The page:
“I come from the West Indies, a country that plays cricket, and though I myself am a keen cricketer and follow the game closely, my love was football. If I could make it to the world stage, I don’t see any reason why a player from India shouldn’t be playing on the same stage in the near future,” said Yorke.
The talent hunt will be held in 16 Indian cities. Organisers say, “with support of the schools, district and state associations will reach out to an average of 800 talented footballers per city. After two-day trails three of the best players per city will be picked to attend a six-day selection trial in Bangalore, which will be conducted by coaches from the Manchester United Academy.” The Mumbai leg will be held on August 4 and 5.
The final 48 players will be divided into four teams of 12 each and will be tested for physical attributes and fitness, individual skills, match situations and their performances in actual matches before 12 of the best players will be chosen to travel to Manchester United for a week to train alongside the Manchester United Academy team.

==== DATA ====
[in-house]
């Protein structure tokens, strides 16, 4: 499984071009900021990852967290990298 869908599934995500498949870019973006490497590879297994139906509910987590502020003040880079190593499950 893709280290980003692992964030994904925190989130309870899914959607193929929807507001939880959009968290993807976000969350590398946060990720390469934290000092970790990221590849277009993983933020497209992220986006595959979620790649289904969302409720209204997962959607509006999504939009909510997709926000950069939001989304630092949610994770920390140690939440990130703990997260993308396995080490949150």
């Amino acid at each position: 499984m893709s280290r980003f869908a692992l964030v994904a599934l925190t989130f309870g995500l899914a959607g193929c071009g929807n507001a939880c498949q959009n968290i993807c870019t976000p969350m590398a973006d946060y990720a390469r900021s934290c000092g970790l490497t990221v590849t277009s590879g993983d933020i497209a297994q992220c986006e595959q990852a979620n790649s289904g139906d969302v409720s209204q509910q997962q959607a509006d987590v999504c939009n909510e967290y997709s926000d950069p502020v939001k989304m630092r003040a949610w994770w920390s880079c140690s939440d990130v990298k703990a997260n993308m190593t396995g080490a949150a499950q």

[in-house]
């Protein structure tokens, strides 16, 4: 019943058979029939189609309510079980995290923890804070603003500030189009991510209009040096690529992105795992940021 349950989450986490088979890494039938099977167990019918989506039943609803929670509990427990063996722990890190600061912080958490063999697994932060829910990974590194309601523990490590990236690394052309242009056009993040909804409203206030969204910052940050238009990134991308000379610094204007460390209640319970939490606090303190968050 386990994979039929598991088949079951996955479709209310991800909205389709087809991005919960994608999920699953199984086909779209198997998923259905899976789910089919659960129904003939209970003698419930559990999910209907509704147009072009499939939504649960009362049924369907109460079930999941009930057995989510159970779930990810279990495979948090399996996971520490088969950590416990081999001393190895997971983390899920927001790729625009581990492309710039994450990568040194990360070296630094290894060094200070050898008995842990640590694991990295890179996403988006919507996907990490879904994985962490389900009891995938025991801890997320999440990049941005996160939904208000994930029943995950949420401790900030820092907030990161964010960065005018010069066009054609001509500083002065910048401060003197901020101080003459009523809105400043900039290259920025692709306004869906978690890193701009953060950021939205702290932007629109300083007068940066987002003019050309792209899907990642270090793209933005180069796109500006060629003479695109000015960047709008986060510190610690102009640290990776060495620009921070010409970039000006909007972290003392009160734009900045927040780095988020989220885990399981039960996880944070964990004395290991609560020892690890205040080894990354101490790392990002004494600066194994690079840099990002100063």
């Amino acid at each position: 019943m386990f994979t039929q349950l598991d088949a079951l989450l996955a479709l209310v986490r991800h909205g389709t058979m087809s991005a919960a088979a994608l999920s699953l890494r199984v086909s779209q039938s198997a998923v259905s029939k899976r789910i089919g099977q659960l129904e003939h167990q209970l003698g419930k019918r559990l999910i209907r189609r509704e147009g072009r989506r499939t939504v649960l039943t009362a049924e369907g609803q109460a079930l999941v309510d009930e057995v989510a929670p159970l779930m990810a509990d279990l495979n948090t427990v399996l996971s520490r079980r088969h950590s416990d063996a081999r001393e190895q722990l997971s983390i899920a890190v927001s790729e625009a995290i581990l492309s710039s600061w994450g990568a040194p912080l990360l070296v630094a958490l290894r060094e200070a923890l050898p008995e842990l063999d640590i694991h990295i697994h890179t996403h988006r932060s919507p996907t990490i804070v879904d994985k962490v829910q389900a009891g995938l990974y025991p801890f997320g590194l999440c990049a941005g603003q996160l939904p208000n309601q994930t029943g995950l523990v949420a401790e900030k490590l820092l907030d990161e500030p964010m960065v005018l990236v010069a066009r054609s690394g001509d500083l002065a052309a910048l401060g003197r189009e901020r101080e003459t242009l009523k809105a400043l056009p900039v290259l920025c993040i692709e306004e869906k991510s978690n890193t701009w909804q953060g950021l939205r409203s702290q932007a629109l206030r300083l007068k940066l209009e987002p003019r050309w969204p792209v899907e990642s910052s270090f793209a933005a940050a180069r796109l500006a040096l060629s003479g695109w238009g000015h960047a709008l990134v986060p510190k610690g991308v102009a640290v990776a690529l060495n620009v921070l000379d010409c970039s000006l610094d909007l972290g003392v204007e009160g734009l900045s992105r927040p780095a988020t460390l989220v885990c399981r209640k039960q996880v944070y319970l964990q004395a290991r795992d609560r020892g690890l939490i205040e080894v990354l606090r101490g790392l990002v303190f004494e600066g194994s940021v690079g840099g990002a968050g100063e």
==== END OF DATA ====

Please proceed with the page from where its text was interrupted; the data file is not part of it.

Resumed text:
“I got my first taste of organised football when I attended a coaching clinic back home and developed my skills from there,” Yorke recalled.
On his Manchester United experience, Yorke said: “It’s something that can’t be explained but has to experienced. When I first went there at the age of 26 I felt like a kid, so it will indeed be incredible for a 16-year-old. Just visiting the training facilities, that are the best in the world, will be enough to make their hair stand on end.”